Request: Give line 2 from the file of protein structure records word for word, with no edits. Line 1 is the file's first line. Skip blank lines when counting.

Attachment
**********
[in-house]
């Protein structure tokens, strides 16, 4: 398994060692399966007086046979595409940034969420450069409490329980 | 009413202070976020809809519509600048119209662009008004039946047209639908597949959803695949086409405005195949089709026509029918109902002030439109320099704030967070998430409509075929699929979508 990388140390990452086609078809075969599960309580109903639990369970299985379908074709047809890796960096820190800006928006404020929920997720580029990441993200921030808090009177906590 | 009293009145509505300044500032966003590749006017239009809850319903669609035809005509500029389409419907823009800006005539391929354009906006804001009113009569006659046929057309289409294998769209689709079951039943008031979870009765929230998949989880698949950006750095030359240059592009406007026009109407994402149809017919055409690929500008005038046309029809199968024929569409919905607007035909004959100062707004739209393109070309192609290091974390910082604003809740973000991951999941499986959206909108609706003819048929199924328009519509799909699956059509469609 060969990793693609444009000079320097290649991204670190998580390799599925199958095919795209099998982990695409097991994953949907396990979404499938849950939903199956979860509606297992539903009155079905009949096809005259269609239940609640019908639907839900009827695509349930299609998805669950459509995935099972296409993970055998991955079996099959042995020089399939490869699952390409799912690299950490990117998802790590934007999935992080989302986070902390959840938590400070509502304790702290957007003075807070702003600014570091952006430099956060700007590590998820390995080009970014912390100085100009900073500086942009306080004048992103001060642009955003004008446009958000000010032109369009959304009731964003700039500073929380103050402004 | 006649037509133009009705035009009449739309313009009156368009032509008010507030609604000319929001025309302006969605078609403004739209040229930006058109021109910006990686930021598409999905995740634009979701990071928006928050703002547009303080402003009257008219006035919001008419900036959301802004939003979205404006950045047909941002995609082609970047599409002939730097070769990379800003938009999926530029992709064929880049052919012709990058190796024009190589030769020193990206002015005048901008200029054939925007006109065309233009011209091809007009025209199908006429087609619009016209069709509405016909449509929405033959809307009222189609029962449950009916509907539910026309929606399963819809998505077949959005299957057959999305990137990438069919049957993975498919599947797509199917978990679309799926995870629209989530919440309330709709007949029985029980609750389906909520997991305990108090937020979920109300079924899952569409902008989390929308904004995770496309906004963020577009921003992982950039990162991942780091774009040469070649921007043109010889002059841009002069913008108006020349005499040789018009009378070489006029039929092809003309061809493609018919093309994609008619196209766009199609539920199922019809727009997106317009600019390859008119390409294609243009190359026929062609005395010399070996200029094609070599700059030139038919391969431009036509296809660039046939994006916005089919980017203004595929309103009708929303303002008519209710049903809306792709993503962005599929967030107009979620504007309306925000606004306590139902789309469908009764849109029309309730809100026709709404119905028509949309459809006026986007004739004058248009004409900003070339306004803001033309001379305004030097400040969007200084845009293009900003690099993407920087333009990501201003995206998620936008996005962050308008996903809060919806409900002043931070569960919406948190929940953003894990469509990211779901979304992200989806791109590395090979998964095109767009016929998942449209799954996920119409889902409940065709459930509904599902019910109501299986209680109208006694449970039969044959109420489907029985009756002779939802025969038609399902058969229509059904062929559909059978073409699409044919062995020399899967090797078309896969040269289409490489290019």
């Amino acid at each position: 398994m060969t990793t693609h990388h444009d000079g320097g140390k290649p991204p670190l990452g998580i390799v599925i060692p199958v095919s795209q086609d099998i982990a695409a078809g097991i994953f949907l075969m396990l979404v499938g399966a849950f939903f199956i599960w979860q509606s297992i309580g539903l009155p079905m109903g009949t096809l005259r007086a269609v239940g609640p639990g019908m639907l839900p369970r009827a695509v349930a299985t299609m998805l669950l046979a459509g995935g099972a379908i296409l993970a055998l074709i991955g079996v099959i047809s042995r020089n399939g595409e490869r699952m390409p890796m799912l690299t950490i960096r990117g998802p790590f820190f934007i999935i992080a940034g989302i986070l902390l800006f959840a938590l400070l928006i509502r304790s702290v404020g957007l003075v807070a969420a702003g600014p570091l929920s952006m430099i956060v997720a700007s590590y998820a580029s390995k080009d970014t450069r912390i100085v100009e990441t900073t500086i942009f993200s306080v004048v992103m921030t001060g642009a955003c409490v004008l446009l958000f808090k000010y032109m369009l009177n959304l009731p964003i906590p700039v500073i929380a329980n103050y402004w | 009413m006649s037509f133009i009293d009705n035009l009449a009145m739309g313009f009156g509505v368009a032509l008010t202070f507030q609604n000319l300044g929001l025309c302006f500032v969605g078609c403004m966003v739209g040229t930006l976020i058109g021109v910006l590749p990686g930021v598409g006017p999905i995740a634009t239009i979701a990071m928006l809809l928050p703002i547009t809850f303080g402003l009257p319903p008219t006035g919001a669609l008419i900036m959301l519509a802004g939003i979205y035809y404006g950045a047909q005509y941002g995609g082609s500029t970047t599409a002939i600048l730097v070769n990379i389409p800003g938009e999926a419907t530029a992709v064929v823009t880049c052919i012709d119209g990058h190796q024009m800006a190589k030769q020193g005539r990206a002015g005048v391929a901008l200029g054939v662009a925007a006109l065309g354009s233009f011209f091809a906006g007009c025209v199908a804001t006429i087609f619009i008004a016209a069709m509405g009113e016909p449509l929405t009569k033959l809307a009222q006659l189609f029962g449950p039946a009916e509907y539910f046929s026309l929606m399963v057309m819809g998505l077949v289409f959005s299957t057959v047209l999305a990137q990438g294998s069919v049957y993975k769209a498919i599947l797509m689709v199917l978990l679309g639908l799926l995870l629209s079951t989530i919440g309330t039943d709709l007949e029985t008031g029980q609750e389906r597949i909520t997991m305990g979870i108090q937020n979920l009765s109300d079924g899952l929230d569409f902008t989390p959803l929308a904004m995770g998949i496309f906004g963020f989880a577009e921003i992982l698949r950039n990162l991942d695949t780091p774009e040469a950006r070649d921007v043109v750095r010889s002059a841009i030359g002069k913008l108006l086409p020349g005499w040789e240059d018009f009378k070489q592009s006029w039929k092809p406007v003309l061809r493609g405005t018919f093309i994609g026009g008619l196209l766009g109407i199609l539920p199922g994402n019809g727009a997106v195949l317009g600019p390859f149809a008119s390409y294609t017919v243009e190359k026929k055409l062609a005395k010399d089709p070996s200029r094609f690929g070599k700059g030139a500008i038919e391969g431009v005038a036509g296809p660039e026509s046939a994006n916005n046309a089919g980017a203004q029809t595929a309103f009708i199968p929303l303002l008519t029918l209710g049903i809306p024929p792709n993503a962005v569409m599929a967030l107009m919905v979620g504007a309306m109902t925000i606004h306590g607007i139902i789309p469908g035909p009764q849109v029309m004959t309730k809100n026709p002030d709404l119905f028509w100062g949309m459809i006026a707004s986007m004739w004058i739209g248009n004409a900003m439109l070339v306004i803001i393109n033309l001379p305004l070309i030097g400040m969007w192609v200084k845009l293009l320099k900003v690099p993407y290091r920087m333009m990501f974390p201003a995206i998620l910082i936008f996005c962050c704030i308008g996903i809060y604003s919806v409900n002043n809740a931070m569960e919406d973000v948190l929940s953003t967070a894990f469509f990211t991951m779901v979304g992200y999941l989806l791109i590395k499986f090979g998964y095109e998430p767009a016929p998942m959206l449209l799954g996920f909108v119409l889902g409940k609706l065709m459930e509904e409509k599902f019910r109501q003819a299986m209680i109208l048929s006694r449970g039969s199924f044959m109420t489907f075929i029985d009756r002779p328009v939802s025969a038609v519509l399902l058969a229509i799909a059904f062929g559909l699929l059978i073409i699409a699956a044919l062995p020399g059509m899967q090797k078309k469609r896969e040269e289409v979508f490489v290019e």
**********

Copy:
């Protein structure tokens, strides 16, 4: 398994060692399966007086046979595409940034969420450069409490329980 | 009413202070976020809809519509600048119209662009008004039946047209639908597949959803695949086409405005195949089709026509029918109902002030439109320099704030967070998430409509075929699929979508 990388140390990452086609078809075969599960309580109903639990369970299985379908074709047809890796960096820190800006928006404020929920997720580029990441993200921030808090009177906590 | 009293009145509505300044500032966003590749006017239009809850319903669609035809005509500029389409419907823009800006005539391929354009906006804001009113009569006659046929057309289409294998769209689709079951039943008031979870009765929230998949989880698949950006750095030359240059592009406007026009109407994402149809017919055409690929500008005038046309029809199968024929569409919905607007035909004959100062707004739209393109070309192609290091974390910082604003809740973000991951999941499986959206909108609706003819048929199924328009519509799909699956059509469609 060969990793693609444009000079320097290649991204670190998580390799599925199958095919795209099998982990695409097991994953949907396990979404499938849950939903199956979860509606297992539903009155079905009949096809005259269609239940609640019908639907839900009827695509349930299609998805669950459509995935099972296409993970055998991955079996099959042995020089399939490869699952390409799912690299950490990117998802790590934007999935992080989302986070902390959840938590400070509502304790702290957007003075807070702003600014570091952006430099956060700007590590998820390995080009970014912390100085100009900073500086942009306080004048992103001060642009955003004008446009958000000010032109369009959304009731964003700039500073929380103050402004 | 006649037509133009009705035009009449739309313009009156368009032509008010507030609604000319929001025309302006969605078609403004739209040229930006058109021109910006990686930021598409999905995740634009979701990071928006928050703002547009303080402003009257008219006035919001008419900036959301802004939003979205404006950045047909941002995609082609970047599409002939730097070769990379800003938009999926530029992709064929880049052919012709990058190796024009190589030769020193990206002015005048901008200029054939925007006109065309233009011209091809007009025209199908006429087609619009016209069709509405016909449509929405033959809307009222189609029962449950009916509907539910026309929606399963819809998505077949959005299957057959999305990137990438069919049957993975498919599947797509199917978990679309799926995870629209989530919440309330709709007949029985029980609750389906909520997991305990108090937020979920109300079924899952569409902008989390929308904004995770496309906004963020577009921003992982950039990162991942780091774009040469070649921007043109010889002059841009002069913008108006020349005499040789018009009378070489006029039929092809003309061809493609018919093309994609008619196209766009199609539920199922019809727009997106317009600019390859008119390409294609243009190359026929062609005395010399070996200029094609070599700059030139038919391969431009036509296809660039046939994006916005089919980017203004595929309103009708929303303002008519209710049903809306792709993503962005599929967030107009979620504007309306925000606004306590139902789309469908009764849109029309309730809100026709709404119905028509949309459809006026986007004739004058248009004409900003070339306004803001033309001379305004030097400040969007200084845009293009900003690099993407920087333009990501201003995206998620936008996005962050308008996903809060919806409900002043931070569960919406948190929940953003894990469509990211779901979304992200989806791109590395090979998964095109767009016929998942449209799954996920119409889902409940065709459930509904599902019910109501299986209680109208006694449970039969044959109420489907029985009756002779939802025969038609399902058969229509059904062929559909059978073409699409044919062995020399899967090797078309896969040269289409490489290019």